Please allow me to address you on three levels: as Archbishop of Jos, President of the CBCN and first Vice President of the Regional Episcopal Conference of West Africa (RECOWA) where I am also in charge of Episcopal Commissions. I hope you can feel the joy I feel as I heartily welcome you members of the episcopal committee of Justice, Peace and Development of the Regional Episcopal Conference of West Africa. RECOWA is composed of Catholic Bishops of French, English and Portuguese speaking Dioceses in West Africa. For many years there was no such body that brought the Bishops together, but from January 2012 in Yamoussoukro Ivory Coast, this united body was born. Our entire Archdiocesan family of Jos joins me in welcoming you and we are privileged to host you in Plateau State our “home of peace and tourism”. We congratulate the Catholic Bishops of West Africa on this remarkable achievement of unity. It is a clear demonstration that once there is goodwill there is a way. Despite language barriers, unity is still possible. This I believe was part of the reasons for the establishment by governments in West Africa of the Economic Community of West African States (ECOWAS), to break down artificial barriers and allow citizens to interact as brothers and sisters. I hope we shall continue to overcome all obstacles and work towards unity and progress in West Africa rather than spend energy and resources either in starting needless wars or controlling raging crises.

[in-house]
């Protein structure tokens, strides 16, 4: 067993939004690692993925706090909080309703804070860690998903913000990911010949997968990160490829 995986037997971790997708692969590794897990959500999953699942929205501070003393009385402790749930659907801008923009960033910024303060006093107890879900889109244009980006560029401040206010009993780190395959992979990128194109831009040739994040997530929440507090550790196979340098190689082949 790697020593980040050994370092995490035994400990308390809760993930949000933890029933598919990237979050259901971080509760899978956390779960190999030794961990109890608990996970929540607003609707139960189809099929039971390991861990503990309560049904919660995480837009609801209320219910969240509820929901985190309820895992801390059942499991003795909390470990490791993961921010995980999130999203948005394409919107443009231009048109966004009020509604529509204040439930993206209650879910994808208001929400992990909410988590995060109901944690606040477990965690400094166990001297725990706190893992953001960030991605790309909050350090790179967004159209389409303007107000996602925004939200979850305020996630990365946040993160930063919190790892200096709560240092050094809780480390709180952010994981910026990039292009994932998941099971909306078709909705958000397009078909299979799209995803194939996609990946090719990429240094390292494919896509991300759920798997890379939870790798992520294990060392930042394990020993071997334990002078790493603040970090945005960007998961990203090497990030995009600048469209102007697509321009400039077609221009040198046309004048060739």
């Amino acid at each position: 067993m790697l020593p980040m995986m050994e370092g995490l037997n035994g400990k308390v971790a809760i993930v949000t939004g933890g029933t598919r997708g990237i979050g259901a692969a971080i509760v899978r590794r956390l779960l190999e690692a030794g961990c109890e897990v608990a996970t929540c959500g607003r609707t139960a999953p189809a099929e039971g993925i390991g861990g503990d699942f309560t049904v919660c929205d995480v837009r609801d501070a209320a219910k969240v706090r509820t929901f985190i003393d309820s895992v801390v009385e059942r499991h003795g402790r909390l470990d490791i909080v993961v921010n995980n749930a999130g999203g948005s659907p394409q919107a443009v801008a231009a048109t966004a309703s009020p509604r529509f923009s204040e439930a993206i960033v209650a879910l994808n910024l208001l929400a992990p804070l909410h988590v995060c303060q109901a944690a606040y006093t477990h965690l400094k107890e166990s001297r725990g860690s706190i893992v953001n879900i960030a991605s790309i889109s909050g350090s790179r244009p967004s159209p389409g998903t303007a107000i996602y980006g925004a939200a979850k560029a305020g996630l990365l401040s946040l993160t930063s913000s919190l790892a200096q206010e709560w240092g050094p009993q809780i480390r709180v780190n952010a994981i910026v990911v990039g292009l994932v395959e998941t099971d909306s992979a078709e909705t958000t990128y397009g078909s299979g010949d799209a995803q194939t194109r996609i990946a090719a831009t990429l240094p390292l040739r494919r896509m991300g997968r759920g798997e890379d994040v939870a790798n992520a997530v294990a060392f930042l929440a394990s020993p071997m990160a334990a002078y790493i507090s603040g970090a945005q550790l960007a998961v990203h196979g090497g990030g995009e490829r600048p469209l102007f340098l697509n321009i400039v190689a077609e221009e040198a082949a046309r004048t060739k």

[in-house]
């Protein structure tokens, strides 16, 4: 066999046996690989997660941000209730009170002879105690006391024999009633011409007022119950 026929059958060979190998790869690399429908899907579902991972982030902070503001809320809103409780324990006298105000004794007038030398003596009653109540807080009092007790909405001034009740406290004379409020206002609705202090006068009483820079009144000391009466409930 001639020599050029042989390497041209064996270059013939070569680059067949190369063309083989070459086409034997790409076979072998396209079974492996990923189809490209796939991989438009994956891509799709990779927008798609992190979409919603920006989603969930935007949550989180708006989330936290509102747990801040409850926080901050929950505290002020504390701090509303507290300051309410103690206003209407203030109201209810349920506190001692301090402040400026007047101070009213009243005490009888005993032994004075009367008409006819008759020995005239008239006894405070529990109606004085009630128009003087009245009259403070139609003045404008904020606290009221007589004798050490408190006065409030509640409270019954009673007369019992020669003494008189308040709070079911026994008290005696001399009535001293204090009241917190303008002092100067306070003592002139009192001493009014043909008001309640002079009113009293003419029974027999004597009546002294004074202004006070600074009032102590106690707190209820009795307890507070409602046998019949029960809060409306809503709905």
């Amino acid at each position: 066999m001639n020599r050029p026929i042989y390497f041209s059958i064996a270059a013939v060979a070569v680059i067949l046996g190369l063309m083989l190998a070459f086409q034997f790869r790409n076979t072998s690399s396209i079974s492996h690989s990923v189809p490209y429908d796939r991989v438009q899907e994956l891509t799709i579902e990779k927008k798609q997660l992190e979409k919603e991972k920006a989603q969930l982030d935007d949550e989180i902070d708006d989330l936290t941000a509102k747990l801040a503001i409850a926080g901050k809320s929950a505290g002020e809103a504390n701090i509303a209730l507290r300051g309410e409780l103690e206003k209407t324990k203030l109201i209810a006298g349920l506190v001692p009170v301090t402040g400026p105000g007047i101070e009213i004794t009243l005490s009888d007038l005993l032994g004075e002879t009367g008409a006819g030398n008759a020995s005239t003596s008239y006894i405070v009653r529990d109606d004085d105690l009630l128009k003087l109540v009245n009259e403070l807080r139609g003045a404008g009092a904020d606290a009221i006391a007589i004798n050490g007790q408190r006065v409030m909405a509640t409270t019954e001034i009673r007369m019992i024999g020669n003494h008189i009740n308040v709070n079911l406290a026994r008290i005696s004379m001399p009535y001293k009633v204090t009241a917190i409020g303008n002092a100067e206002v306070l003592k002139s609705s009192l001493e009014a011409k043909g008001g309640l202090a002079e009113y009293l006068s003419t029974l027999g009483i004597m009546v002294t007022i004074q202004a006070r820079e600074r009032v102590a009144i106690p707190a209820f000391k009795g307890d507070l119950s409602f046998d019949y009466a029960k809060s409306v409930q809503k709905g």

The two main religions in West Africa are Islam and Christianity. The core values of Islam as summarized in the Five Pillars and those of Christianity in the Ten Commandments can change our society for the better. Unfortunately, some of those who teach religion: parents at home or teachers in school or clergy in places of worship seem to emphasize what divides us more or doctrines that teach self righteousness above good human relationship with those who differ from us and this prevents us from seeing the world as one big family. It is imperative to teach children from infancy that while our religious doctrines and traditions are important and beautiful, a religion that makes anyone despise or look down on others claiming superiority, not to talk of killing, has failed to be a civilized religion. True religion must help us to promote and preserve the common good of fellow human beings, basic rights to worship, to live peacefully in any part of the world and to treat minority groups with respect without forcing them against their wish to conform to the ways of the majority. Hate messages and negative indoctrination bring us into conflict so much so that instead of our society progressing, we spend a lot of time quenching the fire of violence.